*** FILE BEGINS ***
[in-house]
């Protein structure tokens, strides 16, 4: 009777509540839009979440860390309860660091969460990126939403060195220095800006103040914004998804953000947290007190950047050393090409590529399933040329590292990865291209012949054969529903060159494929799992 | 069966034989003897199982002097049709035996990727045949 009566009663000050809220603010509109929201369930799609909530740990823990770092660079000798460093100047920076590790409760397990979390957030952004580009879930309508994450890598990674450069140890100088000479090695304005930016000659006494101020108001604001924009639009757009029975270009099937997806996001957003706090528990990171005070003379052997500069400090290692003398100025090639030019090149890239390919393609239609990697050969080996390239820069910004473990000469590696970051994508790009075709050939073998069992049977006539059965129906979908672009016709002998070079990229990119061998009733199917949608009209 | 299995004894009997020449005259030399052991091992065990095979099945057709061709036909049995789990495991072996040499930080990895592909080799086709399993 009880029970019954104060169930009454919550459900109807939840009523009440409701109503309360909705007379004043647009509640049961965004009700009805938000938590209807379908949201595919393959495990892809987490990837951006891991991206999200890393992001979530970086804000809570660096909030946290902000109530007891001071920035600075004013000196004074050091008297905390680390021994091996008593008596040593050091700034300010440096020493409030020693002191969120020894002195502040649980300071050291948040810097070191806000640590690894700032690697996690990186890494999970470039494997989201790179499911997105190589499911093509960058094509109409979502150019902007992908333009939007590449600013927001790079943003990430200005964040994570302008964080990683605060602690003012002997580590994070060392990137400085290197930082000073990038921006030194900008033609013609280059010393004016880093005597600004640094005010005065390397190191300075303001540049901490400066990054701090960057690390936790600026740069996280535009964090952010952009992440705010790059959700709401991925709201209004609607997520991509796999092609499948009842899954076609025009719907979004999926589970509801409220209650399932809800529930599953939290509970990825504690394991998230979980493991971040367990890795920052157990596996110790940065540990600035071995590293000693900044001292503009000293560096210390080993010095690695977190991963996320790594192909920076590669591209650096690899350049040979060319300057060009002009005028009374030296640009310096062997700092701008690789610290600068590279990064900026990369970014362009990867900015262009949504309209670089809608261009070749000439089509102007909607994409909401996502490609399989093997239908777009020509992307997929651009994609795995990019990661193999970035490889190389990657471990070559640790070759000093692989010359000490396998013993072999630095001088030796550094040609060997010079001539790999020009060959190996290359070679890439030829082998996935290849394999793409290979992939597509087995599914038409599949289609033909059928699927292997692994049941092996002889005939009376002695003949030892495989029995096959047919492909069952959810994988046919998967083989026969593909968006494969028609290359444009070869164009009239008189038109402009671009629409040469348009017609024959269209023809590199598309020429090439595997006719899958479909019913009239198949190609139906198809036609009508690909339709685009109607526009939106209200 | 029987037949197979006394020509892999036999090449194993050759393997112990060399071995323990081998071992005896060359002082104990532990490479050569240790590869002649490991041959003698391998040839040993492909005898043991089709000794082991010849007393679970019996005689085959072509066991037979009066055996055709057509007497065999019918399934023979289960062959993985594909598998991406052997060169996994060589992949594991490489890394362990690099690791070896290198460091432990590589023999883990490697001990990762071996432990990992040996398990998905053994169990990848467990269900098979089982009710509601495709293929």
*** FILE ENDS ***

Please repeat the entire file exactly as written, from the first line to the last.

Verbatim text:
[in-house]
């Protein structure tokens, strides 16, 4: 009777509540839009979440860390309860660091969460990126939403060195220095800006103040914004998804953000947290007190950047050393090409590529399933040329590292990865291209012949054969529903060159494929799992 | 069966034989003897199982002097049709035996990727045949 009566009663000050809220603010509109929201369930799609909530740990823990770092660079000798460093100047920076590790409760397990979390957030952004580009879930309508994450890598990674450069140890100088000479090695304005930016000659006494101020108001604001924009639009757009029975270009099937997806996001957003706090528990990171005070003379052997500069400090290692003398100025090639030019090149890239390919393609239609990697050969080996390239820069910004473990000469590696970051994508790009075709050939073998069992049977006539059965129906979908672009016709002998070079990229990119061998009733199917949608009209 | 299995004894009997020449005259030399052991091992065990095979099945057709061709036909049995789990495991072996040499930080990895592909080799086709399993 009880029970019954104060169930009454919550459900109807939840009523009440409701109503309360909705007379004043647009509640049961965004009700009805938000938590209807379908949201595919393959495990892809987490990837951006891991991206999200890393992001979530970086804000809570660096909030946290902000109530007891001071920035600075004013000196004074050091008297905390680390021994091996008593008596040593050091700034300010440096020493409030020693002191969120020894002195502040649980300071050291948040810097070191806000640590690894700032690697996690990186890494999970470039494997989201790179499911997105190589499911093509960058094509109409979502150019902007992908333009939007590449600013927001790079943003990430200005964040994570302008964080990683605060602690003012002997580590994070060392990137400085290197930082000073990038921006030194900008033609013609280059010393004016880093005597600004640094005010005065390397190191300075303001540049901490400066990054701090960057690390936790600026740069996280535009964090952010952009992440705010790059959700709401991925709201209004609607997520991509796999092609499948009842899954076609025009719907979004999926589970509801409220209650399932809800529930599953939290509970990825504690394991998230979980493991971040367990890795920052157990596996110790940065540990600035071995590293000693900044001292503009000293560096210390080993010095690695977190991963996320790594192909920076590669591209650096690899350049040979060319300057060009002009005028009374030296640009310096062997700092701008690789610290600068590279990064900026990369970014362009990867900015262009949504309209670089809608261009070749000439089509102007909607994409909401996502490609399989093997239908777009020509992307997929651009994609795995990019990661193999970035490889190389990657471990070559640790070759000093692989010359000490396998013993072999630095001088030796550094040609060997010079001539790999020009060959190996290359070679890439030829082998996935290849394999793409290979992939597509087995599914038409599949289609033909059928699927292997692994049941092996002889005939009376002695003949030892495989029995096959047919492909069952959810994988046919998967083989026969593909968006494969028609290359444009070869164009009239008189038109402009671009629409040469348009017609024959269209023809590199598309020429090439595997006719899958479909019913009239198949190609139906198809036609009508690909339709685009109607526009939106209200 | 029987037949197979006394020509892999036999090449194993050759393997112990060399071995323990081998071992005896060359002082104990532990490479050569240790590869002649490991041959003698391998040839040993492909005898043991089709000794082991010849007393679970019996005689085959072509066991037979009066055996055709057509007497065999019918399934023979289960062959993985594909598998991406052997060169996994060589992949594991490489890394362990690099690791070896290198460091432990590589023999883990490697001990990762071996432990990992040996398990998905053994169990990848467990269900098979089982009710509601495709293929």